Yea so….I’d say investing in the glasses industry will probably net you a nice return in a few years.

But there is an upside to this paper. Don’t want myopia? Drop your laptop and spend some time in the park. Put your smartphone in your pocket and look at the city as you walk to work or school. You might even end up having fun.

The full paper, titled “Global Prevalence of Myopia and High Myopia and Temporal Trends from 2000 through 2050” is available online in the journal Ophthalmology here.


Ray Flynn, 80

Blind pensioner can see again following bionic eye implant

An 80-year-old man suffering from age-related macular degeneration (AMD) – the most common cause of sight loss in the world – can now see again after being fitted with a bionic eye. The technology was developed at the Manchester Royal Eye Hospital, and the implant marks the first trial for the Argus II system for AMD.

Ray Flynn, 80

Ray Flynn, 80

The pensioner from Audenshaw, Ray Flynn, underwent surgery to fit the Argus II in June. The implant was fitted in the retina, while a camera mounted on a pair of glasses sends wireless signals direct to the nerves which control sight. The signal is then decoded by the brain directly. Thanks to the Argus II and the dedication of the doctors from the Oxford Road hospital Flynn can now make out the outlines of people and objects.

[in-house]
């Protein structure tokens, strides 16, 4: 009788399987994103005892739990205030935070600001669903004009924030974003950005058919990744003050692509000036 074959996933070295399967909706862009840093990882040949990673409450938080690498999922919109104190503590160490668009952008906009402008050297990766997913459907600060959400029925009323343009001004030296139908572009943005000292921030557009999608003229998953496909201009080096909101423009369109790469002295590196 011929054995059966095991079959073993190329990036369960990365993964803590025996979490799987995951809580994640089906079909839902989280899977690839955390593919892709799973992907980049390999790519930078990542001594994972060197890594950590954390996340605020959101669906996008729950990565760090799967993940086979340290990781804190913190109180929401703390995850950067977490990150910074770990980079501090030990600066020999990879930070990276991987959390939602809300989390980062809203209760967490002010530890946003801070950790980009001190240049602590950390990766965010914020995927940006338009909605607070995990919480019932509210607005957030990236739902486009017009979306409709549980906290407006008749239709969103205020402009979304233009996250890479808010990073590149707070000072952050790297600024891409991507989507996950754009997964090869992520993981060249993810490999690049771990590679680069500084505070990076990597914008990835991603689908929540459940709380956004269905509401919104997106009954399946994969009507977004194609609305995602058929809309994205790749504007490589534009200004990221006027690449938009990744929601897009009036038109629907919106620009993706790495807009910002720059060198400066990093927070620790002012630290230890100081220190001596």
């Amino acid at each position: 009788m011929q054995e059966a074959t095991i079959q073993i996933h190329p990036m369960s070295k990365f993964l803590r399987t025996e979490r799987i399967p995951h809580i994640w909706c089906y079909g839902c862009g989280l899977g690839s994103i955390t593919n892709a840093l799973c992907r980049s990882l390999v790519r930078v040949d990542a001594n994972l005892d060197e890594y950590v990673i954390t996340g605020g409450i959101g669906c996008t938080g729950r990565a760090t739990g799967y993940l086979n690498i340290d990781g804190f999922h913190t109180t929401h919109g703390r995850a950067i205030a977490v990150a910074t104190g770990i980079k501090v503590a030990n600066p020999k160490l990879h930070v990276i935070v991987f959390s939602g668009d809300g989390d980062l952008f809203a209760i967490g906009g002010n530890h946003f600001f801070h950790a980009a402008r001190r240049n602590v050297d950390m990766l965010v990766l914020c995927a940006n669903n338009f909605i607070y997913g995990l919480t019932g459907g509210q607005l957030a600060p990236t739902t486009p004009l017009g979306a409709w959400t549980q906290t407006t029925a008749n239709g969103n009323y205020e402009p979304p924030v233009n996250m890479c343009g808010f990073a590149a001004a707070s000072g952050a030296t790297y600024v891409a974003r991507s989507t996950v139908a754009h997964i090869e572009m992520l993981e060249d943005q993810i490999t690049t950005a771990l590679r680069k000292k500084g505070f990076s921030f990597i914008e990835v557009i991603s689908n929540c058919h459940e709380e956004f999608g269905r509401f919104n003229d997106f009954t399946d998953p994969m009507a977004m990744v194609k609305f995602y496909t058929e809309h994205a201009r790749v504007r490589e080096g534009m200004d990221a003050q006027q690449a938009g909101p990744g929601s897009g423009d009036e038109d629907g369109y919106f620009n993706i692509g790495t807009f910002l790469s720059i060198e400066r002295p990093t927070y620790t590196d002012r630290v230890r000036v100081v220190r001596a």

“Mr Flynn’s progress is truly remarkable. He is seeing the outline of people and objects very effectively,” says Paulo Stanga, consultant ophthalmologist and vitreoretinal surgeon at the Manchester Royal Eye Hospital.

“As far as I am concerned, the first results of the trial are a total success, and I look forward to treating more dry AMD patients with the Argus II as part of this trial. We are currently recruiting four more patients to the trial in Manchester.”

Ray Flynn and Professor Paulo Stanga

Ray Flynn and Professor Paulo Stanga

Previously, the Argus system was also tested on patients left blind by a different eye condition called retinitis pigmentosa. One of the patients using the technology could read for the first time in his adult life. Another was able to see fireworks for the first time in 40 years.

The Enactive Torch uses infra-red sensors to "see" objects in front of it. Photo: Luis Favela

Star Trek walking cane lends virtual touch to the blind